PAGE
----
Andean cock of the rock. Photo by Rhett A. Butler


South America is sometimes called the "bird continent" for its diverse range of birds. This diversity can be partly attributed to the multitude of fruits which provide sustenance for the large number of fruit-eating birds including toucans, oropendulas, parrots, parakeets, tanagers, cotingas, and manakins.

One of the images conjured up when people think of the rainforest is a popular breakfast cereal image, the large, colorful bill of the toucan. About 40 species of toucans are distributed from Mexico to Paraguay and many are marked with bright contrasting colors including yellow, orange, red, blue, and white zones on the upper parts. Toucans are tree dwellers which usually nest at 65-100 feet (20-30 m) and feed on fleshy tropical fruits, and infrequently on insects and birds eggs. Their large bill is hollow, but still impedes flight which essentially consists of a leap from one tree, a few clumsy wing beats, a carefully planned landing, and a bit of luck.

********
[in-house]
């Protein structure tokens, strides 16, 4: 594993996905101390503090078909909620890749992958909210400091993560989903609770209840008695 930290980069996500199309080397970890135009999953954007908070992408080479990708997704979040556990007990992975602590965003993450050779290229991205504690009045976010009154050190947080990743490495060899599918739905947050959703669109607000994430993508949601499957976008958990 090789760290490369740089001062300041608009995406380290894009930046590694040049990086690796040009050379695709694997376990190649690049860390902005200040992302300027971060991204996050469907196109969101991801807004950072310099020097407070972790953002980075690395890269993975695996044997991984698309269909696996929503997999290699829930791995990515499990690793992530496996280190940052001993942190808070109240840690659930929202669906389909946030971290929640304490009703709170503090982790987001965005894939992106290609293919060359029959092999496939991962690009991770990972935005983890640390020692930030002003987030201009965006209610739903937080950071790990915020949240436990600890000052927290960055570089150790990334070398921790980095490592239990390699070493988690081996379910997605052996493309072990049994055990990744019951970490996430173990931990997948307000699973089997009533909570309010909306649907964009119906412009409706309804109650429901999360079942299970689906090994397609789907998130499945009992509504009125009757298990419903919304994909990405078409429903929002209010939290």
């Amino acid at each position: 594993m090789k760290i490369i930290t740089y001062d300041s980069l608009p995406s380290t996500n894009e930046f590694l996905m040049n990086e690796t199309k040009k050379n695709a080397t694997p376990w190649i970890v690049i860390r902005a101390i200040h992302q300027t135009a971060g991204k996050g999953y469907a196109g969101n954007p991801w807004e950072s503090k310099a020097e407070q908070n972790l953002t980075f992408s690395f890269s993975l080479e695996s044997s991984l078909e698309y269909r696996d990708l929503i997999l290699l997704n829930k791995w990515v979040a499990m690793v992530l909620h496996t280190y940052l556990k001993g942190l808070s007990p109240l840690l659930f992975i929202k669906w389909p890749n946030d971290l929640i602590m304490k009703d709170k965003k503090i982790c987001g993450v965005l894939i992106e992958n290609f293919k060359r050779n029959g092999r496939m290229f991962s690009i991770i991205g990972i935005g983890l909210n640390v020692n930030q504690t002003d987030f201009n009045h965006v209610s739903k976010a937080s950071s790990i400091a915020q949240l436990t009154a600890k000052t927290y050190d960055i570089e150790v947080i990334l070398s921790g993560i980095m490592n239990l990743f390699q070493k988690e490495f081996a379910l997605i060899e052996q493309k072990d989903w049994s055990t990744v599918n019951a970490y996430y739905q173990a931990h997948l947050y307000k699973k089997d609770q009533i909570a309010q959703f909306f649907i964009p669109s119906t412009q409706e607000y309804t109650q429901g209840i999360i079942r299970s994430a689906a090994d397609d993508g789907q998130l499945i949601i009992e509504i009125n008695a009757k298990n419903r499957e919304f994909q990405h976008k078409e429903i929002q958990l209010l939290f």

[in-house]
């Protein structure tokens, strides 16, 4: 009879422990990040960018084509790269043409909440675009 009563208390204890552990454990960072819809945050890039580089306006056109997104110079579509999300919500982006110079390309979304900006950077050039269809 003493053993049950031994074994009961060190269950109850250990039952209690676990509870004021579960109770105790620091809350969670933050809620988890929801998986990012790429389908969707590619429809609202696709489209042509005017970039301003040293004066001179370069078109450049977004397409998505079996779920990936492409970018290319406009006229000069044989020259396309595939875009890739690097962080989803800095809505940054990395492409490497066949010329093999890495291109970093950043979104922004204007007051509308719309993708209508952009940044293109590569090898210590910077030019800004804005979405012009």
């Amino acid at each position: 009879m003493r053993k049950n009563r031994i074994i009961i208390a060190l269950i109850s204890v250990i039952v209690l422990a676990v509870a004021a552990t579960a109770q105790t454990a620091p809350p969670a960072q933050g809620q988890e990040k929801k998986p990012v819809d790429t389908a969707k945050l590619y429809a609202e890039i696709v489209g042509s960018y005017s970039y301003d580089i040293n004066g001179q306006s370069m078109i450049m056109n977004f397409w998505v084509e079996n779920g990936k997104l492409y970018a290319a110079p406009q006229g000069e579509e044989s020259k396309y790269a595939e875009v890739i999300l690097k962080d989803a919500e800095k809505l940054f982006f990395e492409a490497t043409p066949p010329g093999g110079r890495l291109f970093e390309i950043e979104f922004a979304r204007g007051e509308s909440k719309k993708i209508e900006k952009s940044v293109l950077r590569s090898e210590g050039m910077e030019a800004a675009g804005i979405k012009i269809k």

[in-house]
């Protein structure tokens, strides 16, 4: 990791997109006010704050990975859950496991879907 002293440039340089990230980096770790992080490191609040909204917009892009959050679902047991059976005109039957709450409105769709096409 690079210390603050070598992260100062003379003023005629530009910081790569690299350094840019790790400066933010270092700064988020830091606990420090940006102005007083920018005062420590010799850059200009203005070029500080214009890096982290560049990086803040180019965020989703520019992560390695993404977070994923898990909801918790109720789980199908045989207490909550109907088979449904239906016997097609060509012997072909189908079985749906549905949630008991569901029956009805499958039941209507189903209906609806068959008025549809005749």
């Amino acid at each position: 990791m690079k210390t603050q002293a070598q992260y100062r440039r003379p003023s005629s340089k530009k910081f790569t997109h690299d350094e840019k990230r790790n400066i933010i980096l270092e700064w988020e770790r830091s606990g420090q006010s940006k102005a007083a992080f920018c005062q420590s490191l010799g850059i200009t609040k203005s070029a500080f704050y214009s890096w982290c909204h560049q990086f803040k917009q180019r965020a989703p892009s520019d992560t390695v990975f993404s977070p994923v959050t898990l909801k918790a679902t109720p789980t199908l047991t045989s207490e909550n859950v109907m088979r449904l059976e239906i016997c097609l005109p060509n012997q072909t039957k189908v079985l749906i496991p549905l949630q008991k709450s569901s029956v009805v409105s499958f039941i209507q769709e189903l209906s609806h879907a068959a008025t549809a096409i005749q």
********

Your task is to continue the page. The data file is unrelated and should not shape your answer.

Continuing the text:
Another beautiful New World bird is the quetzal from Central American forests, which was revered as a god by the Aztecs and Mayas. Quetzals pluck fruit in flight and bring it back to their perch for consumption. This small but voracious bird eats more than half its weight each day in insects, frogs, lizards, and snails. The quetzal is becoming rare with extensive deforestation in Central America.

Hummingbirds are an additional type of colorful bird found only in the New World, although they do have Old World counterparts, the sunbirds. They are the second largest bird family in the New World, with 320 species, and are some of the smallest birds in the world. The smallest species, the bee hummingbird, has a maximum size of two inches, half of which is tail and beak. Because hummingbirds use so much energy, with a heart rate from 450-1300 beats per minute, they must consume several times their body weight in nectar each day. In addition, hummingbirds conserve energy by falling into a comatose-like state at night. Their heart rate falls to 35-50 beats per minute at night and their body temperature approaches the surrounding temperature.